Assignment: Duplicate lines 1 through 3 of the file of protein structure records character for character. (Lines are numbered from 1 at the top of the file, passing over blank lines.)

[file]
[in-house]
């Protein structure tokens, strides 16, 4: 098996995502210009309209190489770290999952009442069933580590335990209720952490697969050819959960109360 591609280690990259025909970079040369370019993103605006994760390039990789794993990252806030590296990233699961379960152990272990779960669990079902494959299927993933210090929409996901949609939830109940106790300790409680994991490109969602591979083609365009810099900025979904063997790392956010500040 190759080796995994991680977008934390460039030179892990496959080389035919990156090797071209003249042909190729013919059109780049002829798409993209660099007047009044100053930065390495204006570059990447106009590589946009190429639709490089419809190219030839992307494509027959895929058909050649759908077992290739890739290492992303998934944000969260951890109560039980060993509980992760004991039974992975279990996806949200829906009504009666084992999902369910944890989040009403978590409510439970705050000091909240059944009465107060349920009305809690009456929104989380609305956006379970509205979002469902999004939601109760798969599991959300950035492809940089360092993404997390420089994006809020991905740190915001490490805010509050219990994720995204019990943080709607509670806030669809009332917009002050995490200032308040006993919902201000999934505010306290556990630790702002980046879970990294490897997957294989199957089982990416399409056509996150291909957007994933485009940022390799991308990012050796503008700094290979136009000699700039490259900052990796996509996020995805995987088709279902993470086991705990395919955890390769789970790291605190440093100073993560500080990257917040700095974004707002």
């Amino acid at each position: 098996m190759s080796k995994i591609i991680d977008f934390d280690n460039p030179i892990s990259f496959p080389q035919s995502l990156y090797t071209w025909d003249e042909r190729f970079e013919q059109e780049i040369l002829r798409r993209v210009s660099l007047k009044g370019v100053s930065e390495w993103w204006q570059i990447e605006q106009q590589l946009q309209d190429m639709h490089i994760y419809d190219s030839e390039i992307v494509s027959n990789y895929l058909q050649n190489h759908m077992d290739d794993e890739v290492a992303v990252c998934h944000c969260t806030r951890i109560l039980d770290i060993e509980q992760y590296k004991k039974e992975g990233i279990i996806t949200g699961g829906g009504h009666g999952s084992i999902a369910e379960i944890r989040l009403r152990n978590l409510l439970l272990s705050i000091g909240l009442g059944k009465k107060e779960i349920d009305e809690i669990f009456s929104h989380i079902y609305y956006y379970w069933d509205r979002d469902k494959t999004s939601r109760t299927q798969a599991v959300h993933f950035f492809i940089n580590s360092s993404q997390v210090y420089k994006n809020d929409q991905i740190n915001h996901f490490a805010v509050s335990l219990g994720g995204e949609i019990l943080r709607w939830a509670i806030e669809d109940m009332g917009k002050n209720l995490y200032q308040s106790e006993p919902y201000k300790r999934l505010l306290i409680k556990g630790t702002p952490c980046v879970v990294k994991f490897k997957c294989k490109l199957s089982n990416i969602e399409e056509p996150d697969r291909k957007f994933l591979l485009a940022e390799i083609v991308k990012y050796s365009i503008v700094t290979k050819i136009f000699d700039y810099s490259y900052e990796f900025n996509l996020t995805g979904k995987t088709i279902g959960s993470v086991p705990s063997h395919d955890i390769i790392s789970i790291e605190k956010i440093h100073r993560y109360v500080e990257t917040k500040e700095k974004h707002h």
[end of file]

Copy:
[in-house]
């Protein structure tokens, strides 16, 4: 098996995502210009309209190489770290999952009442069933580590335990209720952490697969050819959960109360 591609280690990259025909970079040369370019993103605006994760390039990789794993990252806030590296990233699961379960152990272990779960669990079902494959299927993933210090929409996901949609939830109940106790300790409680994991490109969602591979083609365009810099900025979904063997790392956010500040 190759080796995994991680977008934390460039030179892990496959080389035919990156090797071209003249042909190729013919059109780049002829798409993209660099007047009044100053930065390495204006570059990447106009590589946009190429639709490089419809190219030839992307494509027959895929058909050649759908077992290739890739290492992303998934944000969260951890109560039980060993509980992760004991039974992975279990996806949200829906009504009666084992999902369910944890989040009403978590409510439970705050000091909240059944009465107060349920009305809690009456929104989380609305956006379970509205979002469902999004939601109760798969599991959300950035492809940089360092993404997390420089994006809020991905740190915001490490805010509050219990994720995204019990943080709607509670806030669809009332917009002050995490200032308040006993919902201000999934505010306290556990630790702002980046879970990294490897997957294989199957089982990416399409056509996150291909957007994933485009940022390799991308990012050796503008700094290979136009000699700039490259900052990796996509996020995805995987088709279902993470086991705990395919955890390769789970790291605190440093100073993560500080990257917040700095974004707002």
């Amino acid at each position: 098996m190759s080796k995994i591609i991680d977008f934390d280690n460039p030179i892990s990259f496959p080389q035919s995502l990156y090797t071209w025909d003249e042909r190729f970079e013919q059109e780049i040369l002829r798409r993209v210009s660099l007047k009044g370019v100053s930065e390495w993103w204006q570059i990447e605006q106009q590589l946009q309209d190429m639709h490089i994760y419809d190219s030839e390039i992307v494509s027959n990789y895929l058909q050649n190489h759908m077992d290739d794993e890739v290492a992303v990252c998934h944000c969260t806030r951890i109560l039980d770290i060993e509980q992760y590296k004991k039974e992975g990233i279990i996806t949200g699961g829906g009504h009666g999952s084992i999902a369910e379960i944890r989040l009403r152990n978590l409510l439970l272990s705050i000091g909240l009442g059944k009465k107060e779960i349920d009305e809690i669990f009456s929104h989380i079902y609305y956006y379970w069933d509205r979002d469902k494959t999004s939601r109760t299927q798969a599991v959300h993933f950035f492809i940089n580590s360092s993404q997390v210090y420089k994006n809020d929409q991905i740190n915001h996901f490490a805010v509050s335990l219990g994720g995204e949609i019990l943080r709607w939830a509670i806030e669809d109940m009332g917009k002050n209720l995490y200032q308040s106790e006993p919902y201000k300790r999934l505010l306290i409680k556990g630790t702002p952490c980046v879970v990294k994991f490897k997957c294989k490109l199957s089982n990416i969602e399409e056509p996150d697969r291909k957007f994933l591979l485009a940022e390799i083609v991308k990012y050796s365009i503008v700094t290979k050819i136009f000699d700039y810099s490259y900052e990796f900025n996509l996020t995805g979904k995987t088709i279902g959960s993470v086991p705990s063997h395919d955890i390769i790392s789970i790291e605190k956010i440093h100073r993560y109360v500080e990257t917040k500040e700095k974004h707002h």